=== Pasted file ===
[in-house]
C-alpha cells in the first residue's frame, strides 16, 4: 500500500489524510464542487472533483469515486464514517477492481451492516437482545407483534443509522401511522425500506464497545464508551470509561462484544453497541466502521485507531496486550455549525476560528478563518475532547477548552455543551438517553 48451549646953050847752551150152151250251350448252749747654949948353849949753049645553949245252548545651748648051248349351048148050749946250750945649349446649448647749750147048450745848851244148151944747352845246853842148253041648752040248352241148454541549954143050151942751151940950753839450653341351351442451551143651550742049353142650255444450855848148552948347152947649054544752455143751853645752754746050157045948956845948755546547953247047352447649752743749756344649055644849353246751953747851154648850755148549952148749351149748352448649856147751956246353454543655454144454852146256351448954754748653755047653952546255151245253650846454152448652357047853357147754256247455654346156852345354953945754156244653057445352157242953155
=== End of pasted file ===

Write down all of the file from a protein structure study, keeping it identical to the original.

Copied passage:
[in-house]
C-alpha cells in the first residue's frame, strides 16, 4: 500500500489524510464542487472533483469515486464514517477492481451492516437482545407483534443509522401511522425500506464497545464508551470509561462484544453497541466502521485507531496486550455549525476560528478563518475532547477548552455543551438517553 48451549646953050847752551150152151250251350448252749747654949948353849949753049645553949245252548545651748648051248349351048148050749946250750945649349446649448647749750147048450745848851244148151944747352845246853842148253041648752040248352241148454541549954143050151942751151940950753839450653341351351442451551143651550742049353142650255444450855848148552948347152947649054544752455143751853645752754746050157045948956845948755546547953247047352447649752743749756344649055644849353246751953747851154648850755148549952148749351149748352448649856147751956246353454543655454144454852146256351448954754748653755047653952546255151245253650846454152448652357047853357147754256247455654346156852345354953945754156244653057445352157242953155